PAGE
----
Microsoft Corp.’s Xbox One is a capable set top box that combines games, entertainment and TV guide functionality. In a bid to control the living room, the Trojan Horse holds a strong army of launch games determined to invite consumers to jump in.
The Xbox One utilizes an 8-core AMD CPU, Radeon GPU, 8GB GDDR3 RAM, 32MB ESRAM, 500GB hard drive, Blu-ray disc drive, 802.11n Wireless with Wi-Fi Direct, HDMI, and USB 3.0.
The hefty rectangle box is a mean mix of gloss and matte diagonal grates that line of the top half and sides. It features a stoic and solid build in combination with the heavy Kinect camera, included with each Xbox One sold.
The controller, an adaptation of the well-received Xbox 360 controller, features a better directional pad and new Impulse Triggers that a welcome jolt of vibration to the left and right triggers. New left button and right button placement is a tad high in transition from the main triggers. The build is light, though the surface can be scratched easily. In addition, the default controller utilizes AA batteries rather than an integrated rechargeable battery.
The Xbox One UI is a work in progress. The single-color tile-based menu includes a lot of clutter in the center, pinned applications to the left and supplemental software to the right. At the top left are notifications and user profile functions. A press of the Xbox button only yields options to power off the hardware or controller and leaves out prior instant access to friends, downloads or any other function.
In addition, game installation is painfully slow. Game installs require the title to retrieve an online update prior to disc-based installation which result in multi-hour game installs for titles including Dead Rising 3 and Forza Motorsport 5, the latter of which mandates a 6GB download.
During installation, there is no indication of the current download in progress, just the percentage of overall game installation completed, which can hang at 1 or 2 percent after several hours due to the download update.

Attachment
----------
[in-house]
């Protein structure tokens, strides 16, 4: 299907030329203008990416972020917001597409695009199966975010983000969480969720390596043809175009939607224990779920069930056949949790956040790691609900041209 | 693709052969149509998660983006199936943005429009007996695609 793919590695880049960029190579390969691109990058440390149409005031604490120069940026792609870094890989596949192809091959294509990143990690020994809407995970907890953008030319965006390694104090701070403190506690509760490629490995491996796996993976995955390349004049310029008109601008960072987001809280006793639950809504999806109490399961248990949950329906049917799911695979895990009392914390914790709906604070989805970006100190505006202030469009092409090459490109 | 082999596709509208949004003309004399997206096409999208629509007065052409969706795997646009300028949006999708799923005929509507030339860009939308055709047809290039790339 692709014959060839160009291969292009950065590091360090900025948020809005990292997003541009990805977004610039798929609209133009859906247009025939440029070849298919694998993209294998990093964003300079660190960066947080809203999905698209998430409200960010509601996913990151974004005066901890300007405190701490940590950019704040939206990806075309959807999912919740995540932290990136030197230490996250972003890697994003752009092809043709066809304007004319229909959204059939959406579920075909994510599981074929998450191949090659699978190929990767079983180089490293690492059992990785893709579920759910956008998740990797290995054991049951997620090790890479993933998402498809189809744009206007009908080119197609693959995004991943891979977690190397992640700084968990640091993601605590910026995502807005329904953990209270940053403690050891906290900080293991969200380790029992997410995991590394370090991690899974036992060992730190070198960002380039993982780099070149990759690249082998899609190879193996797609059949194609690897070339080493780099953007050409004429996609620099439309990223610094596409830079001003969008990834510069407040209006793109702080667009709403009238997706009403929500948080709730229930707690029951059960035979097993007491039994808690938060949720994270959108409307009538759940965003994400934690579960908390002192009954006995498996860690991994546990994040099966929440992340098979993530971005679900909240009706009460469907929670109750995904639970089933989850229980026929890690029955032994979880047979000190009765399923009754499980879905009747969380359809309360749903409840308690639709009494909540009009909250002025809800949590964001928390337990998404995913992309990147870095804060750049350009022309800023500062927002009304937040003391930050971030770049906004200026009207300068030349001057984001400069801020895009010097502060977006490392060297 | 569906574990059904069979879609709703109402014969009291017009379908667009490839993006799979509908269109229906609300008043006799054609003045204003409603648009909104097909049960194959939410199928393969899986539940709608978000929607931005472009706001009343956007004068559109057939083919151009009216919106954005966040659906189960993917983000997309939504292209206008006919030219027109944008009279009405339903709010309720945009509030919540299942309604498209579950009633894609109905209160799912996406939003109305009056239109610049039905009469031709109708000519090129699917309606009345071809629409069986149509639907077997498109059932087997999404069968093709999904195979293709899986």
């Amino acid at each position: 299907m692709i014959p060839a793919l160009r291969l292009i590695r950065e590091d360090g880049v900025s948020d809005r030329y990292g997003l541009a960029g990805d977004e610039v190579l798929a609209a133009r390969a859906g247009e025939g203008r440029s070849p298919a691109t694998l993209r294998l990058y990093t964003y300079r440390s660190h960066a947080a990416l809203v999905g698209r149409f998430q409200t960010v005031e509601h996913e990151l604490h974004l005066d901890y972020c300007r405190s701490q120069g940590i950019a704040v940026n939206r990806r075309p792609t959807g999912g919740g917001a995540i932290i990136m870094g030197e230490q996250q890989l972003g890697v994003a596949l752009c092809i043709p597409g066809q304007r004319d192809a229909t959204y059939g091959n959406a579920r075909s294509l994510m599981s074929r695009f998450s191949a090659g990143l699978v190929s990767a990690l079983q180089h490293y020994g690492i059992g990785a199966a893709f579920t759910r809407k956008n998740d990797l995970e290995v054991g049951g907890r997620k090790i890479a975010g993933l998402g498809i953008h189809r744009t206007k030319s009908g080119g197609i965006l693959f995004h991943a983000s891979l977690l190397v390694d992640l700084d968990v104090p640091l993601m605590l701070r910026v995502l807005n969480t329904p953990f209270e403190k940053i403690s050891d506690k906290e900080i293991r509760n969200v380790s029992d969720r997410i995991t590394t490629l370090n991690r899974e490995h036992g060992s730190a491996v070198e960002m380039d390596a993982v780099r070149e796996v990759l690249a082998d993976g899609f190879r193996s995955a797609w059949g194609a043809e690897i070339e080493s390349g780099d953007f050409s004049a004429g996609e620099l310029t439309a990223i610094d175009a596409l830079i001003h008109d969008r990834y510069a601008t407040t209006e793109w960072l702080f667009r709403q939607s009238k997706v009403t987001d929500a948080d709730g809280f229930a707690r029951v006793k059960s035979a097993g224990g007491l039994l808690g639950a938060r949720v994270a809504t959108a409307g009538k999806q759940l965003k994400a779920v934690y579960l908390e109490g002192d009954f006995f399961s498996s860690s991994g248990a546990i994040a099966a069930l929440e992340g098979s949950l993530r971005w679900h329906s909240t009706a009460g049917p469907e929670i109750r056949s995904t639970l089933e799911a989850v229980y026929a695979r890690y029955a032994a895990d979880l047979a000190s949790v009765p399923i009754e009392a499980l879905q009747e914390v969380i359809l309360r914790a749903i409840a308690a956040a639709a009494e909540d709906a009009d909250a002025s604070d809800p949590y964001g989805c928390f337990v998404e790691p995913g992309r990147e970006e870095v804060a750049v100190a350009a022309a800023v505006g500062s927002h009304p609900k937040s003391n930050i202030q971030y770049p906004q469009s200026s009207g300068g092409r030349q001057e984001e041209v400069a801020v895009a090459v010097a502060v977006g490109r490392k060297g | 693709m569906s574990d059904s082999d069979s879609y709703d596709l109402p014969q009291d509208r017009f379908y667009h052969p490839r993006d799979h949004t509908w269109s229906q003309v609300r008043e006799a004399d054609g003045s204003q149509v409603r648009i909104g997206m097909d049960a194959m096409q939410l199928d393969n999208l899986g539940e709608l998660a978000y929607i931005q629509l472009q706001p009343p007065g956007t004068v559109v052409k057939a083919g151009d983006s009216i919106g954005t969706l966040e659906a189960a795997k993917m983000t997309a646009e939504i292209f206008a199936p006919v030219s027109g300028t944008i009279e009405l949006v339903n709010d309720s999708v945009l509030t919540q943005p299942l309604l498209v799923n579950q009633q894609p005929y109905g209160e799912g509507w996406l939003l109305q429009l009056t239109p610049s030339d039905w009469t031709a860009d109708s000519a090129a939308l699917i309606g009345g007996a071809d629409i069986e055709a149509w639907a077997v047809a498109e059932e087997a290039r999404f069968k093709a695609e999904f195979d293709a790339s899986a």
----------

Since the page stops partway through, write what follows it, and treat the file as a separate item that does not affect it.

Finally, the UI lacks a data management utility to manage game installation, update files, or saved game clips.
Voice commands via Kinect work well with functions like ‘Xbox Go To’ ‘Xbox Pin’ or ‘Xbox Turn Off’ recognized instantly. Also, in-game functions like gesture movement to knock zombies away in Dead Rising 3 or Head Tracking in Forza Motorsport 5 function well.
The new Game DVR software, which allows users to record the last 30 seconds or five minutes of gameplay, is full-featured. Users can say ‘Xbox Record That’ to nab a 30-second clip to be saved in Game Clips. The clip can then be use in Upload Studio to be trimmed, add commentary, then send to a SkyDrive account to be managed from another device. While the clip can’t upload in the background, the feature is simple to use and a strong integration of the cloud-storage service.
TV integration is easy with an HDMI input to take direct feed from another video source. A TV guide can be controlled via voice command and users can hop between TV and games well. Unfortunately, the Xbox One does not allow use of the hard drive to record content, so consumers with DVR functionality will have to switch back to their receiver menu to control it.
As a games machine, the Xbox One delivers. Exclusives like Forza Motorsport 5 demonstrate 60 frames-per-second, 1080p resolution fidelity in addition to prime utilization of the new Impulse Triggers from the controller.
Dead Rising 3 is a fun zombie sandbox that allows users to lay waste to an impressive virtual mass of undead in a large-scale city.
The Xbox One, at $499.99, is an ambitious machine that needs refinement. The UI and installation process need an upgrade, however, its powerful lineup of franchise-based launch titles allow it to maintain a tight grip in the video games market.